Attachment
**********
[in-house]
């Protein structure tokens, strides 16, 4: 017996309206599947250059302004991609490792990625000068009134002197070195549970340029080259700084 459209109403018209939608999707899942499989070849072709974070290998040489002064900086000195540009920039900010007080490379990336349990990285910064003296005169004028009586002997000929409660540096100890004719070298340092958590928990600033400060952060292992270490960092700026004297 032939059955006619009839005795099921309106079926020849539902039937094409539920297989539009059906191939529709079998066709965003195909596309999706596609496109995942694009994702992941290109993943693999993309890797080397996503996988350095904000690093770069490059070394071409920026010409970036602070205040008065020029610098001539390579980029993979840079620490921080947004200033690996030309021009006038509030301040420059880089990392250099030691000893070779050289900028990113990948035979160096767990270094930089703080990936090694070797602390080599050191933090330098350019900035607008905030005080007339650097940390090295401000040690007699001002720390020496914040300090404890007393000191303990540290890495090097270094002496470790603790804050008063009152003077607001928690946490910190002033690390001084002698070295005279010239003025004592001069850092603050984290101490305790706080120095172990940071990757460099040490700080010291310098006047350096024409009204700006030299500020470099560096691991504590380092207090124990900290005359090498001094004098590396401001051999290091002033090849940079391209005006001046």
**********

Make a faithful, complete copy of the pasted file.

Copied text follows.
[in-house]
């Protein structure tokens, strides 16, 4: 017996309206599947250059302004991609490792990625000068009134002197070195549970340029080259700084 459209109403018209939608999707899942499989070849072709974070290998040489002064900086000195540009920039900010007080490379990336349990990285910064003296005169004028009586002997000929409660540096100890004719070298340092958590928990600033400060952060292992270490960092700026004297 032939059955006619009839005795099921309106079926020849539902039937094409539920297989539009059906191939529709079998066709965003195909596309999706596609496109995942694009994702992941290109993943693999993309890797080397996503996988350095904000690093770069490059070394071409920026010409970036602070205040008065020029610098001539390579980029993979840079620490921080947004200033690996030309021009006038509030301040420059880089990392250099030691000893070779050289900028990113990948035979160096767990270094930089703080990936090694070797602390080599050191933090330098350019900035607008905030005080007339650097940390090295401000040690007699001002720390020496914040300090404890007393000191303990540290890495090097270094002496470790603790804050008063009152003077607001928690946490910190002033690390001084002698070295005279010239003025004592001069850092603050984290101490305790706080120095172990940071990757460099040490700080010291310098006047350096024409009204700006030299500020470099560096691991504590380092207090124990900290005359090498001094004098590396401001051999290091002033090849940079391209005006001046």